Since 2009, Dr Simon Evans has undertaken a long term digital ethnography of the virtual world Second Life. His aim has been to understand the extent to which the increasing use of digital technology and the environments they provide reflect a transformation in the experience of Self in contemporary society, employing an approach influenced by Symbolic Interaction and Activity Theory. While much of the study involves individual interviews and group discussions conducted using avatars in the virtual world, one of the methods used as part of the study is Subjective Evidence-Based Ethnography. This entails meeting Second Life users in the physical world, and adapting SEBE protocol to capturing typical experience of using the virtual world and the physical world setting in which it is framed as it happens. The purpose of this is to understand how the social, physical and virtual worlds inhabited by a virtual world user may interact, intersect with and influence each other, and hence understand the emergence and experience of Self as it happens, and from the perspective of the person having the experience.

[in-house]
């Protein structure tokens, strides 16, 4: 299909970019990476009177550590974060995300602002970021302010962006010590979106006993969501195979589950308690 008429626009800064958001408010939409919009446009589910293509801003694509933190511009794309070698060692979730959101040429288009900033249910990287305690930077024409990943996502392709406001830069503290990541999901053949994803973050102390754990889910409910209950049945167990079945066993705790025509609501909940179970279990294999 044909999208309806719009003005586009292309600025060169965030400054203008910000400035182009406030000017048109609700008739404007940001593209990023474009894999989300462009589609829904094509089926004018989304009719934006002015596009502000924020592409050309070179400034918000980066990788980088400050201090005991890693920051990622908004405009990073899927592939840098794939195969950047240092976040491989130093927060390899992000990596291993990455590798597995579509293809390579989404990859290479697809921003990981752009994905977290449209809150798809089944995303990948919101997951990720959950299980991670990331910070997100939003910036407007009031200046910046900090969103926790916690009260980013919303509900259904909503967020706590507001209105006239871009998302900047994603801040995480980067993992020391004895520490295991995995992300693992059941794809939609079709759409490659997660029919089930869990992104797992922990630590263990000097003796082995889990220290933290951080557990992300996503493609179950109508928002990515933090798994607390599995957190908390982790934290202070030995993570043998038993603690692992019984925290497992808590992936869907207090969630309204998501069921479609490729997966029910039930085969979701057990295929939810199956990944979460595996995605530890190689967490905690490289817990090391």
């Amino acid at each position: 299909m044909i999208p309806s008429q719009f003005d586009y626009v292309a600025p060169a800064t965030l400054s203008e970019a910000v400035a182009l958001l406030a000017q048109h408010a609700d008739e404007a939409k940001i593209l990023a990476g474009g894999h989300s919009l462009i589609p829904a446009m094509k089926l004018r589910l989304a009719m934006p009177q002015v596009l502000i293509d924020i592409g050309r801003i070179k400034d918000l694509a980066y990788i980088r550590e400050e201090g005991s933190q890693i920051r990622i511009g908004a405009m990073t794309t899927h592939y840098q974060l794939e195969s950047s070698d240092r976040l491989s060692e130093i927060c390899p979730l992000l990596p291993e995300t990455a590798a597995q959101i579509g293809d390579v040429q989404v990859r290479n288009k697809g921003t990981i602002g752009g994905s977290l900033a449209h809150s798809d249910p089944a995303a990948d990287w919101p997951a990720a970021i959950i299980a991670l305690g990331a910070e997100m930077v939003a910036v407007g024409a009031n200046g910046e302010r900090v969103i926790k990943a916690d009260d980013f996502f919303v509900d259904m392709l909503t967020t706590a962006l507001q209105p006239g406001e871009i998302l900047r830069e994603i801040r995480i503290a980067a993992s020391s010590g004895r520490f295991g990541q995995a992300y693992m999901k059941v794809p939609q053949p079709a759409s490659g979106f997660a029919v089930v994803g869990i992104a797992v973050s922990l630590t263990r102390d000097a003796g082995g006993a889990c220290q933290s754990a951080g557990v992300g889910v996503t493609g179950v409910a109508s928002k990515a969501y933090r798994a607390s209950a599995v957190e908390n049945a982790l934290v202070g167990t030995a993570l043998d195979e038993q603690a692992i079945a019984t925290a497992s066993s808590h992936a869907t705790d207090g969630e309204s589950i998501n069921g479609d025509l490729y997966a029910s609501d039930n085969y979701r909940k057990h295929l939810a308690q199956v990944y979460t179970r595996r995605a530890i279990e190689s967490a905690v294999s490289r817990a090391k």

The findings indicate that there are several levels of interaction that occur between the virtual world user, other users, the technology of the virtual world, and the physical environment. For the virtual world user, Self emerges through interactions with other users, using the mediating tools of virtual world artefacts (animations, objects, etc.) and the User Interface through which the virtual world is accessed and manipulated. Technology is the overarching mediating tool in the experience of virtual worlds, allowing a Self that is simultaneously enabled but constrained by what is possible through the UI and dependent on quality of computer graphics, Internet speed, virtual world servers etc. The virtual world user is typically simultaneously present in multiple environments, physical and virtual, and yet not necessarily fully engaged in any, while these environments intersect, overlap and influence each other. The contemporary Self is one in multiple locations, bridged by technological mediation, experienced through the fuse of an organic body and technology: in essence, a form of cyborg.